“This means that a taxpayer who has no profit or is in a loss making position will have to pay the minimum tax out of pocket or their capital. Essentially, what this means is that the impunged tax cares less of the ability of the taxpayer to pay,” Isinya East Sub County Bar Owners Association said.

They argued that parliament had violated the constitution by purporting to impose a tax outside the recognized taxes. Minimum tax, they said, cannot be classified as value added tax, custom duties, excise tax nor can it be classified as Income tax as per the income tax act, income tax is only imposable on profit or gain and not gross turnover.

But while they were busy fighting in court, in closed door meetings with the IMF, Kenyan authorities were promising to introduce new tax measures to replace the Sh21 billion in annual minimum tax if they lose an appeal against a court ruling that stalled its implementation from January 2021.

“Consideration by the High Court of pending legal challenges to the minimum alternative corporate tax (MACT) is proceeding. We expect the court review to take place in July 2022 and remain confident of a positive result.

“If the outcome of the court process is not as we anticipate, we will implement other tax measures to achieve the Kes8 billion in FY2022/23 that we expect from the reintroduction of the MACT,” the National Treasury told the IMF.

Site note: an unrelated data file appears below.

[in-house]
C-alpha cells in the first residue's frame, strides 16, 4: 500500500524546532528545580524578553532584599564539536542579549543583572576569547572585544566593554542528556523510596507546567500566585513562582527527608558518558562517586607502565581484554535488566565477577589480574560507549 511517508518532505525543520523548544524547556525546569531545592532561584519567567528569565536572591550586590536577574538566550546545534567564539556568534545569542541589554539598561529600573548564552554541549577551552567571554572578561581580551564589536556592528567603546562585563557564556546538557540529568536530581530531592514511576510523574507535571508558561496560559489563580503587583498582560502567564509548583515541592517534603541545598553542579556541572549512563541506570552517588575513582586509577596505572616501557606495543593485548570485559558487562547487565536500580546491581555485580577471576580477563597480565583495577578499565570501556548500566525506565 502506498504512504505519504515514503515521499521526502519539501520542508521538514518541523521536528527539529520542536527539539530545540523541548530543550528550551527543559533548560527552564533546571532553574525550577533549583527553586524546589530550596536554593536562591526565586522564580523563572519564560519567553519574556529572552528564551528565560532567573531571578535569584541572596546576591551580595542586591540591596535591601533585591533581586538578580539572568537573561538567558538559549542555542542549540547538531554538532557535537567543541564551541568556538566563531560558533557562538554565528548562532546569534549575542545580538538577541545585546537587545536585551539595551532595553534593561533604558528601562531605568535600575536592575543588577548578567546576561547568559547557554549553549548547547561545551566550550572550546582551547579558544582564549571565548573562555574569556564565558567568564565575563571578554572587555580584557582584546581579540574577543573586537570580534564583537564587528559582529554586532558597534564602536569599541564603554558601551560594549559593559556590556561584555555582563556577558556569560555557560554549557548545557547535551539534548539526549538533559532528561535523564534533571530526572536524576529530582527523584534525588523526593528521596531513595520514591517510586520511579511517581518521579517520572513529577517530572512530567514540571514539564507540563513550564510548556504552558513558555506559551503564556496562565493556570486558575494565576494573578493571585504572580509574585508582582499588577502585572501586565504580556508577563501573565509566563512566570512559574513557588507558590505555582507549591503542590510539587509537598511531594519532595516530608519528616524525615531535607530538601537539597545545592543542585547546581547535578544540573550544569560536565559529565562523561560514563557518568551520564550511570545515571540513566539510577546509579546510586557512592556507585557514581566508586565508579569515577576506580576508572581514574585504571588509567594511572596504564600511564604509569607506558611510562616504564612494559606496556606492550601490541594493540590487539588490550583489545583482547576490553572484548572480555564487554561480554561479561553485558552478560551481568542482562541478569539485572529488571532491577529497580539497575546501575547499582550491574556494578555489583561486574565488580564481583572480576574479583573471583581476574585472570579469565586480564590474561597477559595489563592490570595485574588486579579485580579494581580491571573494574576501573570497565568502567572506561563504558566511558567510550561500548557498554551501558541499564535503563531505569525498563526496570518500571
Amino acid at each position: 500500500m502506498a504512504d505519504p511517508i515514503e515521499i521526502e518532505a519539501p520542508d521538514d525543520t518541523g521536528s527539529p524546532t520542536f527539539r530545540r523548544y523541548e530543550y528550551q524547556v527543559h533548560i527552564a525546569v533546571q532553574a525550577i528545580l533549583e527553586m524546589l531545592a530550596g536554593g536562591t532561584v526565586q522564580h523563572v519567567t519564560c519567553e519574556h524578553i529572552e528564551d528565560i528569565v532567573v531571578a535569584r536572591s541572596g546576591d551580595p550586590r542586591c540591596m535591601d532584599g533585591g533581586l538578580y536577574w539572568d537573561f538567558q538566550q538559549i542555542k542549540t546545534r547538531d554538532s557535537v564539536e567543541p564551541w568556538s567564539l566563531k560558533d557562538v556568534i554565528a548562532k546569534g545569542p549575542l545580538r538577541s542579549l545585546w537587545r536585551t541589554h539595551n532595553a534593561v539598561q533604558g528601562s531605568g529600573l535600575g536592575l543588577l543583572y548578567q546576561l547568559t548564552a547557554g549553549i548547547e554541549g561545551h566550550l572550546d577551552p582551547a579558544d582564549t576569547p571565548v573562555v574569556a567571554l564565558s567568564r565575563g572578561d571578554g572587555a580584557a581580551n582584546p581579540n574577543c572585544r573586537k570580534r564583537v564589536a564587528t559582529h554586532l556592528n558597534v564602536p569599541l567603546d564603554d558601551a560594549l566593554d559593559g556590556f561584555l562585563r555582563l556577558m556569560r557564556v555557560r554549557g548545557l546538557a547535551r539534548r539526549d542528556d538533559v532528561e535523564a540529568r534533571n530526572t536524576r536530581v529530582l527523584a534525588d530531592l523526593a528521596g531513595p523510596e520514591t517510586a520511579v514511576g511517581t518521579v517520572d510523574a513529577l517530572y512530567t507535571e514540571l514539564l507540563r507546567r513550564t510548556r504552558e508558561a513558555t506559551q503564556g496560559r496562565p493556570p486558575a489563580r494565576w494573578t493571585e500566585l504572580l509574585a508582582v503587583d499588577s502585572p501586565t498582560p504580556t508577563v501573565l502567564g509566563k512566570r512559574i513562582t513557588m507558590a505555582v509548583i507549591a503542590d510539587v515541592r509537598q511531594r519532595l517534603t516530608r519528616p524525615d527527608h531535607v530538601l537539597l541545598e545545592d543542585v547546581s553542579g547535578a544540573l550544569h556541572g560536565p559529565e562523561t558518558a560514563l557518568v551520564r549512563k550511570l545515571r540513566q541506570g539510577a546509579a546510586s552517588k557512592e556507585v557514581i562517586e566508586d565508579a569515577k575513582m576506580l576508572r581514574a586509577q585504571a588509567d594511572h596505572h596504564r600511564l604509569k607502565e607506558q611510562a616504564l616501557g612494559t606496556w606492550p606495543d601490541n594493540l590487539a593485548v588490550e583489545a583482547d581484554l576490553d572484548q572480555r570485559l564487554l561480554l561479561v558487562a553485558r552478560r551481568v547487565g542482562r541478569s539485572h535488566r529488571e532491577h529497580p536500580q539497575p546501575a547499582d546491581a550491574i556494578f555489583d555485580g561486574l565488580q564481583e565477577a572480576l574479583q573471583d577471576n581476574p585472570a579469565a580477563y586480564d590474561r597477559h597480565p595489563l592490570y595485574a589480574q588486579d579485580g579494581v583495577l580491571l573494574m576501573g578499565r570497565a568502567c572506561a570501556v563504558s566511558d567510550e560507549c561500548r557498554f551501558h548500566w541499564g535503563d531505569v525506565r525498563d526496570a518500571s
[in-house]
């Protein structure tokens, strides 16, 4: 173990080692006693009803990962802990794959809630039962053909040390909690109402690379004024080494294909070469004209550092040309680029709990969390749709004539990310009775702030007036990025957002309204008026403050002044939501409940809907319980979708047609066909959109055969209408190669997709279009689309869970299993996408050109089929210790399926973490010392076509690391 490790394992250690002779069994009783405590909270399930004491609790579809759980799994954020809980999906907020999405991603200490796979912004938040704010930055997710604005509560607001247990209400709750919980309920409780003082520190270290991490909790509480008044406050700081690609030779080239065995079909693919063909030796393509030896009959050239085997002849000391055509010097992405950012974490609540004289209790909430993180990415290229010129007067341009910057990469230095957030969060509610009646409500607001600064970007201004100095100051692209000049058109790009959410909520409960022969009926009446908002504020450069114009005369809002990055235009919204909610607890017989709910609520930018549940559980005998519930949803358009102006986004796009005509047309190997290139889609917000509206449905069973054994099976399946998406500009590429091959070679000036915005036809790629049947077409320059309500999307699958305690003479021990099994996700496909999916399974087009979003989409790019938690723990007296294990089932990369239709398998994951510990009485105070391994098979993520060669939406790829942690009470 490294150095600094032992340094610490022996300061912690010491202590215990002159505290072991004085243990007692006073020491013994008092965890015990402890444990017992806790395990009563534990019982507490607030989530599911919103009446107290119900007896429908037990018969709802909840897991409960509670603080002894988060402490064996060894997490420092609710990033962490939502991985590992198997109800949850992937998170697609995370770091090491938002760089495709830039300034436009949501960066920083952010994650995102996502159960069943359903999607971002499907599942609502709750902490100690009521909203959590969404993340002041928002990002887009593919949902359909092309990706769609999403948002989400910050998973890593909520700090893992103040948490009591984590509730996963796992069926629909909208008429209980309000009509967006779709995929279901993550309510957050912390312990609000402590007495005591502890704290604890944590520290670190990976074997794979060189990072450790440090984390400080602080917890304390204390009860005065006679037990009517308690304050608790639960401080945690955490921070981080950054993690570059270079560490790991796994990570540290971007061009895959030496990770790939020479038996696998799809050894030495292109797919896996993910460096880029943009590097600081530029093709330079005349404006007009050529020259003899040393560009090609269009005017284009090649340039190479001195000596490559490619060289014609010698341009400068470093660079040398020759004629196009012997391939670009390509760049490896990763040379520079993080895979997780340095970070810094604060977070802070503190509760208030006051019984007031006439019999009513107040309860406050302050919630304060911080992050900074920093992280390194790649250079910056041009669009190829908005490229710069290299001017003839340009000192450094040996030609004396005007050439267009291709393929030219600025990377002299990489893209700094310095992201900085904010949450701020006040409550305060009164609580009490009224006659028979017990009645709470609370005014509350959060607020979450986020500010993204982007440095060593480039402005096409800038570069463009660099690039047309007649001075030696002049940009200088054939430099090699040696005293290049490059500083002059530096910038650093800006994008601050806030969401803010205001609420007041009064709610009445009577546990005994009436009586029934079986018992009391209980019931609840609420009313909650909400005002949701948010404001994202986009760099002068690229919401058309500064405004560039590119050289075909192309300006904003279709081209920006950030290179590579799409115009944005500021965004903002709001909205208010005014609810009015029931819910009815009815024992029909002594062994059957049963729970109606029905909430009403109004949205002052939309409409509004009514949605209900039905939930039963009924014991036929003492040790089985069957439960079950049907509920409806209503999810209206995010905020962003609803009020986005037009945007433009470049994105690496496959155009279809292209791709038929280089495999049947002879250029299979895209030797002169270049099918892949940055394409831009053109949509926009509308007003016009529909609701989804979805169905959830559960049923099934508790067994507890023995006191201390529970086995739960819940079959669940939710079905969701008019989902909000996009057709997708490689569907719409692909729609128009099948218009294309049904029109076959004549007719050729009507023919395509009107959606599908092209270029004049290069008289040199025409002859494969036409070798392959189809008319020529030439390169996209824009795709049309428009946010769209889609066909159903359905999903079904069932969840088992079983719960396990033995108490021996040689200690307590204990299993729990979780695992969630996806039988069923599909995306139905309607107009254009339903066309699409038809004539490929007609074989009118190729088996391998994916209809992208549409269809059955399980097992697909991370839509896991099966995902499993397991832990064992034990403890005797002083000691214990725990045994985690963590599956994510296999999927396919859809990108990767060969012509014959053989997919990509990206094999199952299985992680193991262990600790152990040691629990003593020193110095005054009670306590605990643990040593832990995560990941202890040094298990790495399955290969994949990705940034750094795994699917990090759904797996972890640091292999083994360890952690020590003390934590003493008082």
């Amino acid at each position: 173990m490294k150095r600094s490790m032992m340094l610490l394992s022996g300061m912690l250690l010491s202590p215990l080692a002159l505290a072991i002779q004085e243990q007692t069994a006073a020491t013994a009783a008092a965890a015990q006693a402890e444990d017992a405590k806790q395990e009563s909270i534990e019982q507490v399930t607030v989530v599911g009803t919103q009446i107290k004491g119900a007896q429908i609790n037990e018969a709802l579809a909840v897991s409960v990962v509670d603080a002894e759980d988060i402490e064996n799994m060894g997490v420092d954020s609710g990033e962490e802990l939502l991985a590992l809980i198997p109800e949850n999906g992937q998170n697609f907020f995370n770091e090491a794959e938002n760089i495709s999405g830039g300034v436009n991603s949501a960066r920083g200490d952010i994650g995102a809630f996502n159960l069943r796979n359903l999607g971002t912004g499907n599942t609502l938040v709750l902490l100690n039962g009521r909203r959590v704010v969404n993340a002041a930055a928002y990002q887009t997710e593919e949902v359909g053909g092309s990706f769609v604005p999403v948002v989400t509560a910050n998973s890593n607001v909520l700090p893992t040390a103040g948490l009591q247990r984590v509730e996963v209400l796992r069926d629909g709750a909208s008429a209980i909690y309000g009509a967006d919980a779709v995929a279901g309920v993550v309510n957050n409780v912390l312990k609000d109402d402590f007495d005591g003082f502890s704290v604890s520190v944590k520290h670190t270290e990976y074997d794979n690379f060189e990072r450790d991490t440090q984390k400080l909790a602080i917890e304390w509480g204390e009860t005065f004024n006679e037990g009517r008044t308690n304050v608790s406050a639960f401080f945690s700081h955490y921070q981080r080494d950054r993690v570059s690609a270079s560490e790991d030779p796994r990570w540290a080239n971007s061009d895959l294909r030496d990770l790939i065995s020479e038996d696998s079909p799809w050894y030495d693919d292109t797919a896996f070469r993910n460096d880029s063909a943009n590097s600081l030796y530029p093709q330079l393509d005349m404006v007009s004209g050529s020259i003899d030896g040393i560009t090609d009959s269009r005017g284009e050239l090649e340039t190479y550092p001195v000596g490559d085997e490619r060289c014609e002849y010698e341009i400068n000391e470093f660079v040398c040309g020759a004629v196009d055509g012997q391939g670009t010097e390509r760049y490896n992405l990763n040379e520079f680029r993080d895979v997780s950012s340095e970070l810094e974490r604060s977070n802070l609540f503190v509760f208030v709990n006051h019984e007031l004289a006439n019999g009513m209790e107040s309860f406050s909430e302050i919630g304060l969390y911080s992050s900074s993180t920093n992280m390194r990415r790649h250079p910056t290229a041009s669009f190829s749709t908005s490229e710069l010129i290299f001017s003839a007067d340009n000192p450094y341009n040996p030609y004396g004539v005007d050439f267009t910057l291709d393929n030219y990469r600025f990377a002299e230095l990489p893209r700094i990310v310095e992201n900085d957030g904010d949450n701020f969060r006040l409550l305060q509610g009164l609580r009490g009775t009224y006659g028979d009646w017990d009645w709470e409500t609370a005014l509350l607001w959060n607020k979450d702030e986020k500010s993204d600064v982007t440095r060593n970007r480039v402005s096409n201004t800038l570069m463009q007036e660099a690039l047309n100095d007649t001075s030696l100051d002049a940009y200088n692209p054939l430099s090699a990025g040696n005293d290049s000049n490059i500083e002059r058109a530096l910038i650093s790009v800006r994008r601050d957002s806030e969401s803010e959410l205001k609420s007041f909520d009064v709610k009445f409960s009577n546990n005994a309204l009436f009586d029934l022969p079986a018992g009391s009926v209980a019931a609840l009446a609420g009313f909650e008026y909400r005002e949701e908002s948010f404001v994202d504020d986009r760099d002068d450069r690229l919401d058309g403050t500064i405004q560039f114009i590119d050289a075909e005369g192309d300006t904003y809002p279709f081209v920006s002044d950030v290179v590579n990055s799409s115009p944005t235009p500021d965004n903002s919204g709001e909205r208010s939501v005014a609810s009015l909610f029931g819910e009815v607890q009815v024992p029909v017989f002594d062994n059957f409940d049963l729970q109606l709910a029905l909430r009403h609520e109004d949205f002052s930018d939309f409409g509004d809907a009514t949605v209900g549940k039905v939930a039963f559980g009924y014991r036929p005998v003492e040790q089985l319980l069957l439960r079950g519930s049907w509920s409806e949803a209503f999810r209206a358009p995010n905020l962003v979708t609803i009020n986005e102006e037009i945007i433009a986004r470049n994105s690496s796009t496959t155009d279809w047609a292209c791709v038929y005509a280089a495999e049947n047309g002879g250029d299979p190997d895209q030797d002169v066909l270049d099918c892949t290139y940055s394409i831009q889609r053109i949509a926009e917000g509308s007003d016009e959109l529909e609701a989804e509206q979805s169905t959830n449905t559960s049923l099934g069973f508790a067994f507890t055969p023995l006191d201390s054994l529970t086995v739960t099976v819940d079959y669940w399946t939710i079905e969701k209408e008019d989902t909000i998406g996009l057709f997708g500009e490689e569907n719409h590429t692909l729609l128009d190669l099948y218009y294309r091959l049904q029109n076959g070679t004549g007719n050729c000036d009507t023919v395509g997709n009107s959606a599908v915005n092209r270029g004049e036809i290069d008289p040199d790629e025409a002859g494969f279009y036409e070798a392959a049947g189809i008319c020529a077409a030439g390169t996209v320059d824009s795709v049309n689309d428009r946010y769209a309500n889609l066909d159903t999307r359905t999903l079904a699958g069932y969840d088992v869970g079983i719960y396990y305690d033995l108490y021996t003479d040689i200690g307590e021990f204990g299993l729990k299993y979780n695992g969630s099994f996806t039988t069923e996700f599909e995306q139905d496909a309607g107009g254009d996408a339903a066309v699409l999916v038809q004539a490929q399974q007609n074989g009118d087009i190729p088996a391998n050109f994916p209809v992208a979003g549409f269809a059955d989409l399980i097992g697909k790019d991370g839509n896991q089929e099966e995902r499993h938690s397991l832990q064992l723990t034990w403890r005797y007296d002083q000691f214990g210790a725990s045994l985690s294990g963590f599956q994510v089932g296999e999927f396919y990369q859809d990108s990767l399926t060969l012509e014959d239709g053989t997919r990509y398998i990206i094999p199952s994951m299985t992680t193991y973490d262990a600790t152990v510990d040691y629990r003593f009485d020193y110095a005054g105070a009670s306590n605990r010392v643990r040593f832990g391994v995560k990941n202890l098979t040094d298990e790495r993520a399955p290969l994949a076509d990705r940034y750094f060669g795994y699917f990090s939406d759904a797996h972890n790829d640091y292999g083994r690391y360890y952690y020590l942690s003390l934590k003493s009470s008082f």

And perhaps to cure its unconstitutionality, as part of the proposed reforms, Kenya committed to alter the definition of taxes to include an alternative and digital tax as part of expanding its revenue base under the quantitative performance criteria.

“Tax revenue of the national government are defined as the sum of personal income tax (PAYE), corporate income tax, import duties, excise duties, value added tax, and other taxes (e.g., alternative minimum tax, digital sales tax),” the IMF Fourth Review reads.

While this measure was not met by the third review and was not rated in the fourth review, it is still unclear the new form this tax would take.

Digital tax on the other end is coming full circle with the inclusion of content creators marketing or retailing products via growing e-commerce as well as targeting the 14 million Kenyans trading in crypto and NFT (non-fungible tokens) with a new digital asset tax that is to be paid within a day the assets are transferred.